It was dry and dusty and quiet on the streets of the town the day he came. Listless children, thin and pale, squatted in the doorways of their houses, and bony dogs sniffed and scratched, looking for anything edible. I trudged slowly through the streets, eyes on the ground, searching for firewood to add to the precious few sticks I had gathered up in my cloak, hoping I might also find a few kernels of grain spilled by a careless merchant. But only barren earth greeted my tired eyes. Years of drought had taken their toll on the inhabitants of the town as crops failed, and now, most were starving. Anything that could be bartered for food was quickly snatched up and this made my search for firewood all the more difficult.
A cold wind tugged suddenly at my cloak, gusting a cloud of dust into my face. I stopped and rubbed my eyes, turning my face away to escape the swirling sand, then felt a hand on my shoulder and swung round to find a man standing in front of me. He looked wild and unkempt with long hair swirling around his head. His unshaven and deeply lined face, burnt mahogany, told of many hours spent in the sun. As I took in his ragged homespun clothes I stepped back, wary of this stranger. What did he want with me?
Silently he proffered a weathered hand holding three sizable pieces of firewood. His offering would provide me with enough for my needs, but I hesitated. What did he want in return?
I peered more closely at him and was startled to see that his eyes belied his wild appearance. They were gentle and seemed filled with unspoken words, trust, love, faith. As I gazed into them I suddenly felt very safe. Somehow I knew this man wished me no harm.
“ Can you offer me a meal? I’m very hungry?”
My heart sank. I thought of the jars at home, one for oil, one for flour, their contents almost totally depleted. I thought of my son aching with hunger, his bones jutting jaggedly under his thin, pale skin. I thought of my own emaciated form and my plans for a last meal with my only surviving child. But as I gazed into his eyes, I nodded, and turned, beckoning the stranger to follow me to my humble dwelling.
Inside I carefully placed the wood on the firestone in the hearth, added some dry grass as kindling, and using two small stones, managed to create a spark. Bright flames danced yellow, then orange, and soon I had a fire. I hurried to the jars and took out some oil and flour. There was not much left, certainly not enough to make bread for me or my son, but somehow that didn’t seem to matter anymore.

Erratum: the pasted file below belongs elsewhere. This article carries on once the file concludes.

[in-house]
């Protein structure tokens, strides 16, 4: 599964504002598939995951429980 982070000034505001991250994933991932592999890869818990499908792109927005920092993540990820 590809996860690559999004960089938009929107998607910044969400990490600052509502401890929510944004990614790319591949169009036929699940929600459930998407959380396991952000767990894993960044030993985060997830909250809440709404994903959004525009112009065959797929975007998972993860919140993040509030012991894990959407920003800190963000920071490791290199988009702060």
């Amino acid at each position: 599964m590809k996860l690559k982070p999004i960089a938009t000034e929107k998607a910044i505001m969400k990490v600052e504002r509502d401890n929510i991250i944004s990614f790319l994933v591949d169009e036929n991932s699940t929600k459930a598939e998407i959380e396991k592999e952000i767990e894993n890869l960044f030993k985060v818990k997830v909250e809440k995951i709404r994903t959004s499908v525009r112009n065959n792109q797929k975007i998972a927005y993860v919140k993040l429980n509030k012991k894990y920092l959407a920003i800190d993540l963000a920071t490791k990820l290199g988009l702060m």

The stranger watched in silence as I mixed and kneaded the oil and flour, flattening the dough with my hands into a small cake which I speared onto a stick and held over the flames. The smell of the roasting bread made my stomach growl, but I said nothing. When the bread was cooked, I tipped the remaining drops of oil into a small pottery bowl and offered it to the stranger. Gratefully he accepted the meager meal, closed his eyes and offered a prayer of thanks. Then dipping the bread into the oil, he ate.
When he had finished, he wiped his mouth with the back of his hand, then smiled at me.
“Woman, what about your son. Aren’t you going to prepare a meal for him. Aren’t you also hungry?”
“Sir there is not enough flour and oil left. That was all I had.”
Again he smiled.
“Dear woman. Do you not trust in the God who created you and who loves you? Go and check the jars again and see if he has not poured out the storerooms of heaven and blessed you.”
Surprised, I hesitated, then rushed over to the jars, lifted the lids with trembling hands and peered in. Miraculously, each jar held sufficient oil and flour to feed three people. From that day on and as long as the stranger remained in my house, each time I emptied the jars to bake bread God would replace what I had used.
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